24. Tsuji, H.; Fukazawa, A.; Yamaguchi, S.; Toshimitsu, A.; Tamao, K. all-anti-Pentasilane: Conformation Control of Oligosilanes Based on the Bis(tetramethylene)-Tethered Trisilane Unit. Organometallics 2004, 23, 3375–3377. [Google Scholar] [CrossRef]
  25. Mallesha, H.; Tsuji, H.; Tamao, K. UV Absorption and Mass Spectra of n-Alkylsilyl End-Capped Anti, Cisoid-Alternating Oligosilanes up to Docosasilane (Si22). Organometallics 2004, 23, 1639–1642. [Google Scholar] [CrossRef]
  26. Tsuji, H.; Terada, M.; Toshimitsu, A.; Tamao, K. σσ* Transition in anti,cisoid Alternating Oligosilanes: Clear-Cut Evidence for Suppression of Conjugation Effect by a cisoid Turn. J. Am. Chem. Soc. 2003, 125, 7486–7487. [Google Scholar] [CrossRef] [PubMed]
  27. Tsuji, H.; Michl, J.; Tamao, K. Recent experimental and theoretical aspects of the conformational dependence of UV absorption of short chain peralkylated oligosilanes. J. Organomet. Chem. 2003, 685, 9–14. [Google Scholar] [CrossRef]
  28. Suto, S.; Suzuki, H.; Ono, R.; Shimizu, M.; Goto, T.; Watanabe, A.; Matsuda, M. Exciton Dynamics and Lattice Relaxation in Oligosilanes. Int. J. Mod. Phys. B 2001, 15, 4025–4028. [Google Scholar] [CrossRef]
  29. Krempner, C.; Chtchian, S.; Reinke, H. First synthesis of a dihydrido functionalized double-cored oligosilane dendrimer. Inorg. Chim. Acta 2004, 357, 3733–3738. [Google Scholar] [CrossRef]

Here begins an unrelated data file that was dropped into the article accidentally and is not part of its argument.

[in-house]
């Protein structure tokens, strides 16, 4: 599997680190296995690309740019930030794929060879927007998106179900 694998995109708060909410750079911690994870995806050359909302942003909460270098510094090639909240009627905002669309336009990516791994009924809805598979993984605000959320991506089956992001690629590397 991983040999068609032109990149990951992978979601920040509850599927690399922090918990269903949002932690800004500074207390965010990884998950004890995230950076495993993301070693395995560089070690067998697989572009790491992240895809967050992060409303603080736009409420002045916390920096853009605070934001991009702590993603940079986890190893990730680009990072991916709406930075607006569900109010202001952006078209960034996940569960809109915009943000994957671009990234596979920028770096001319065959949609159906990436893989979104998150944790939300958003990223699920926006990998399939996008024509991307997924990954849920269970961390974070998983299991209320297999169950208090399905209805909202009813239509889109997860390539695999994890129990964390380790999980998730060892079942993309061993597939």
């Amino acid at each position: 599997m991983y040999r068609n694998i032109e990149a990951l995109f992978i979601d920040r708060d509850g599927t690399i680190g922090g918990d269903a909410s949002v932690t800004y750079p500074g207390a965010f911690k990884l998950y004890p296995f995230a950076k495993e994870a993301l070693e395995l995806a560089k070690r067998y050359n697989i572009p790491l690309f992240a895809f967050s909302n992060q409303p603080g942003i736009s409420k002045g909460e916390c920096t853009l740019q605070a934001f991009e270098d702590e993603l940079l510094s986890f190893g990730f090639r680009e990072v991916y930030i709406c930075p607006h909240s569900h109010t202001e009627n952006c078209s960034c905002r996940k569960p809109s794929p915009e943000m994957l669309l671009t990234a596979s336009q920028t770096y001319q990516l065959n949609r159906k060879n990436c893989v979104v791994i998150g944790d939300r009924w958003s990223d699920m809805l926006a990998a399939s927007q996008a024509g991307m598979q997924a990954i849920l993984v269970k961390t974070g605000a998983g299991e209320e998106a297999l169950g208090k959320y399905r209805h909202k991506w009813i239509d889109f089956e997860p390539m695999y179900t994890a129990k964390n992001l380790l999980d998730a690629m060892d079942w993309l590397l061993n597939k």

30. Apeloig, Y.; Bravo-Zhivotovskii, D.; Yuzefovich, M.; Bendikov, M.; Shames, A.I. Polysilyl radicals: EPR study of the formation and decomposition of star polysilanes. Appl. Magn. Reson. 2000, 18, 425–434. [Google Scholar] [CrossRef]
  31. West, R. Electron delocalization and “aromatic” behavior in cyclic polysilanes. Pure Appl. Chem. 1982, 54, 1041–1050. [Google Scholar] [CrossRef]
  32. Zirngast, M.; Baumgartner, J.; Marschner, C. Synthesis of Cyclic and Bicyclic Polysilanes of Variable Ring Sizes. Organometallics 2008, 27, 6472–6478. [Google Scholar] [CrossRef]
  33. Fischer, R.; Konopa, T.; Ully, S.; Baumgartner, J.; Marschner, C. Route Si6 revisited. J. Organomet. Chem. 2003, 685, 79–92. [Google Scholar] [CrossRef]
  34. Fischer, R.; Konopa, T.; Ully, S.; Wallner, A.; Baumgartner, J.; Marschner, C. Preparation and structural studies on cyclohexasilane compounds. In Organosilicon Chemistry VI; Auner, N., Weis, J., Eds.; Wiley-VCH: Weinheim, Germany, 2005; pp. 355–360. [Google Scholar]
  35. Lambert, J.B.; Pflug, J.L.; Allgeier, A.M.; Campbell, D.J.; Higgins, T.B.; Singewald, E.T.; Stern, C.L. A Branched Polysilane. Acta Cryst. C 1995, 51, 713–715. [Google Scholar] [CrossRef]
  36. Wagner, H.; Baumgartner, J.; Müller, T.; Marschner, C. Shuttling Germanium Atoms into Branched Polysilanes. J. Am. Chem. Soc. 2009, 131, 5022–5023. [Google Scholar] [CrossRef] [PubMed]